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Dublin: 8 °C Tuesday 21 January, 2020

In numbers: the report into the State's role in the Magdalene Laundries

A selection of numerical statistics drawn from the Inter-Departmental report, and about the report itself.

Image: James Horan/Photocall Ireland

THE INTER-DEPARTMENTAL report into the State’s role in the operation of the Magdalene Laundries, and the human rights abuses that took place there, was formally published today.

Below are a selection of numerical statistics about its contents, and about the report itself.

601 – The number of days between the government’s decision to establish a an inter-departmental committee to report on the State’s role in the Laundries, and the date of publication of the final report.

39 – The total number of PDF files that make up the entirety of the report, which have a total aggregate file size of 100 megabytes. The total report, including appendices, stretches to well over 1,000 pages.

10 – The total number of Magdalene institutions included in the report’s terms of reference. The ten institutions were run by four religious orders. This does not include two other institutions – St Mary’s Stanhope Street and St Mary’s Summerhill – which were formally considered “training centres”, though they were Magdalene Laundries in all but name.

1,200 – The total overnight capacity of the ten facilities listed. High Park in Drumcondra had the highest capacity, at 250.

10,012 – The total number of women who were admitted to eight of the ten Laundries between 1922 and 1996, when the last Laundry closed. There were a total of 14,607 admissions to the eight laundries concerned, indicating that thousands of women were admitted to various laundries on multiple occasions.

6,582 – The total number of admissions, out of the 14,607, for which no route of entry or source of referral is known. This means that in 45 per cent of cases, there is no surviving documentation to indicate how they were referred to a laundry they ended up being admitted to.

2,124 – The total number of documented cases where someone was admitted to a Laundry as a result of a State referral. This included 82 admissions in 1943, the highest year on record.

23.8 years – The average age of a woman at the time she was admitted to a Magdalene Laundry. The median age was 20.

89 years – The age of the oldest woman recorded to have been admitted to a Laundry.

9 – The age of the youngest known woman to have been admitted.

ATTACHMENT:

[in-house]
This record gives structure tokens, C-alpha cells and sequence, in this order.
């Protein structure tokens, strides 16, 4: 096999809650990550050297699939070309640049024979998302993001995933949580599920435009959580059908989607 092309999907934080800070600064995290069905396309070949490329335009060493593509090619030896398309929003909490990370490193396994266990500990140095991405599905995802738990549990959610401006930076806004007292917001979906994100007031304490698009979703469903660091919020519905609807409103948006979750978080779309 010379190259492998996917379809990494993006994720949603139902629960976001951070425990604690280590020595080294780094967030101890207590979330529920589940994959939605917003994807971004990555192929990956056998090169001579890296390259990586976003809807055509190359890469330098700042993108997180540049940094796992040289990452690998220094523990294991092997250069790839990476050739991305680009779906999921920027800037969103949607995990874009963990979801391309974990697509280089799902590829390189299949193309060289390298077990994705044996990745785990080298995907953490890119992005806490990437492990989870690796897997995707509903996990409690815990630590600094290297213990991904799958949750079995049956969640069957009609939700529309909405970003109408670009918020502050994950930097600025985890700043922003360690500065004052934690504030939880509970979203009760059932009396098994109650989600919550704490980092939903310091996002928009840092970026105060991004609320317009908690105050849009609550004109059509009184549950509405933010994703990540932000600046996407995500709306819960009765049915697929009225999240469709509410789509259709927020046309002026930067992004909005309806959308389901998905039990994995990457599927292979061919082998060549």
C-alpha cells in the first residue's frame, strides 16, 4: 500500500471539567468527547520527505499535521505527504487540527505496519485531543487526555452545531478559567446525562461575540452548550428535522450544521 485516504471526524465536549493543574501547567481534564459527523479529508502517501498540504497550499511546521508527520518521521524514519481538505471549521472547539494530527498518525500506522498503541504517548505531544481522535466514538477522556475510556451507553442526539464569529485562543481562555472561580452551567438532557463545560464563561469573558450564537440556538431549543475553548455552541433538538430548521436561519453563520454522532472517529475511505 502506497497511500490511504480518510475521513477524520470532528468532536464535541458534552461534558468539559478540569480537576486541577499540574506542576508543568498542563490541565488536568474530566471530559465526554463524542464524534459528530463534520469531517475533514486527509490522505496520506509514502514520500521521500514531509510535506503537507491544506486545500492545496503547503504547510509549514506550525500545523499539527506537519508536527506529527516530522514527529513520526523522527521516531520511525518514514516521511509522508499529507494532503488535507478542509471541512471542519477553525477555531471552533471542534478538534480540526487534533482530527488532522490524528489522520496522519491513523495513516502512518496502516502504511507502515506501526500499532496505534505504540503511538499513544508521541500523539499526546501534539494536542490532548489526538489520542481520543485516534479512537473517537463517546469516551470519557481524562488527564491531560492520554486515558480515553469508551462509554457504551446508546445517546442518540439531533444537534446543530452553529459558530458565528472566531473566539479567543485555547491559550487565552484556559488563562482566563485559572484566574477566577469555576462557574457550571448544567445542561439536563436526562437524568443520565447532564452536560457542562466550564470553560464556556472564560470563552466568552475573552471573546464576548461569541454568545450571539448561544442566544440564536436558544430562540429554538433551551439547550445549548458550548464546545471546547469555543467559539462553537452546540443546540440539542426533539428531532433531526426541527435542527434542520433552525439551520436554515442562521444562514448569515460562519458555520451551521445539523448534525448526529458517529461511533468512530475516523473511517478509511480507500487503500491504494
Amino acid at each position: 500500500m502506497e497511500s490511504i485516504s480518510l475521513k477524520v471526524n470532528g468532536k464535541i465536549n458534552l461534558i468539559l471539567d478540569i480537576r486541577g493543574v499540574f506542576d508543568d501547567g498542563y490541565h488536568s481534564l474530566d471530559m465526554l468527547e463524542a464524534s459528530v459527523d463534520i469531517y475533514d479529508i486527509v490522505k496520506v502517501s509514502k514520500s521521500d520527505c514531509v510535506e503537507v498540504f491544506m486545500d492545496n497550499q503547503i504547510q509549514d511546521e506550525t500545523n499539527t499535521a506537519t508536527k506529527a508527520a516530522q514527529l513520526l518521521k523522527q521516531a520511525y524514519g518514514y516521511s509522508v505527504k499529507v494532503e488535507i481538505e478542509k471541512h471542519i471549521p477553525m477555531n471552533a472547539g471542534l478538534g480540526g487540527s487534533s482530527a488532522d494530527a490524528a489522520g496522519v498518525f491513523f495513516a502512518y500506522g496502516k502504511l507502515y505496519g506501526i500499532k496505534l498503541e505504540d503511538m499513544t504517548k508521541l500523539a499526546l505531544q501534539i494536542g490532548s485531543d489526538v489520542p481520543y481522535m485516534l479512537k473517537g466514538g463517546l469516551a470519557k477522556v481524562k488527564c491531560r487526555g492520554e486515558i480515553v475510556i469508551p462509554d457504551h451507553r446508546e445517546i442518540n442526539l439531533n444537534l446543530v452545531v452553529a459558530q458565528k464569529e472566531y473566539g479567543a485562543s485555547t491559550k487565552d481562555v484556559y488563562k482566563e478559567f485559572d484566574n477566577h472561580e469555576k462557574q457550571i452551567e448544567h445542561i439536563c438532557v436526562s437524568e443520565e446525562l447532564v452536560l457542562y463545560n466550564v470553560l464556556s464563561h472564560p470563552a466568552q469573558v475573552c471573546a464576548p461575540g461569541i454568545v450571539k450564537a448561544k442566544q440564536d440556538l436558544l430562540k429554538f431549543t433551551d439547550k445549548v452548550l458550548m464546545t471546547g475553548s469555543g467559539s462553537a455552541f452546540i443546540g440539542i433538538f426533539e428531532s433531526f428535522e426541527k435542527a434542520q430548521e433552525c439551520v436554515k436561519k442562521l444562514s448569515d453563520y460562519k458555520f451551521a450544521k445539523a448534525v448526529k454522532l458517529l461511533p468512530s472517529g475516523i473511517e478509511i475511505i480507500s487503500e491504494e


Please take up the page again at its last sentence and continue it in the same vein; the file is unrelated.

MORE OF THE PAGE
2,188 - The total number of people who were admitted to a Magdalene Laundry who stayed there for less than three months in total. A total of 3,752 stayed in a Laundry for less than a year.

886 – The number of women who were resident in a Laundry for over five years. This includes 476 women who were resident in a Laundry for ten years or more. High Park had the longest average residency, at 256.8 weeks – just under five years.

69 – The total number of women admitted to a Laundry, whose entry documentation listed a husband as their next of kin. 9 listed a daughter as their next of kin.

879 – The number of women who are known to have died while in a Magdalene Laundry. This equates to about 8.78 per cent, or roughly two out of every 23 women who entered.

95 – The age of the oldest woman known to have died while resident in a Laundry, at the time of her death.

15 – The age of the youngest woman known to have died while living there.

213 - The number of residents who simply ran away from a Laundry.

815 - The minimum number of women who were admitted to a Laundry from 1970 onwards. The admissions include 8 in the 1990s, up until the time of the closure of the last Laundry in 1996.

351 – The number of women who were admitted to a laundry in 1941, the busiest year for admissions.

37 – The average number of women who were in custody in Irish prisons each day in 1984, compared to 1,557 men. The report finds evidence of a policy where admission to a Magdalene Laundry was seen as an alternative to imprisonment for female offenders. 647 women were admitted to Laundries through the Criminal Justice system.

€11,146.06 – The cost to the State of the work of the seven-member committee. This was through travel expenses and the cost of renting venues to meet with survivors; the seven members of the committee did not receive any payment or stipend for their work.

Read: Taoiseach stops short of apologising for Magdalene Laundries, angering survivors

More: ‘State must finally accept its role’: Amnesty responds to Magdalene report

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About the author:

Gavan Reilly

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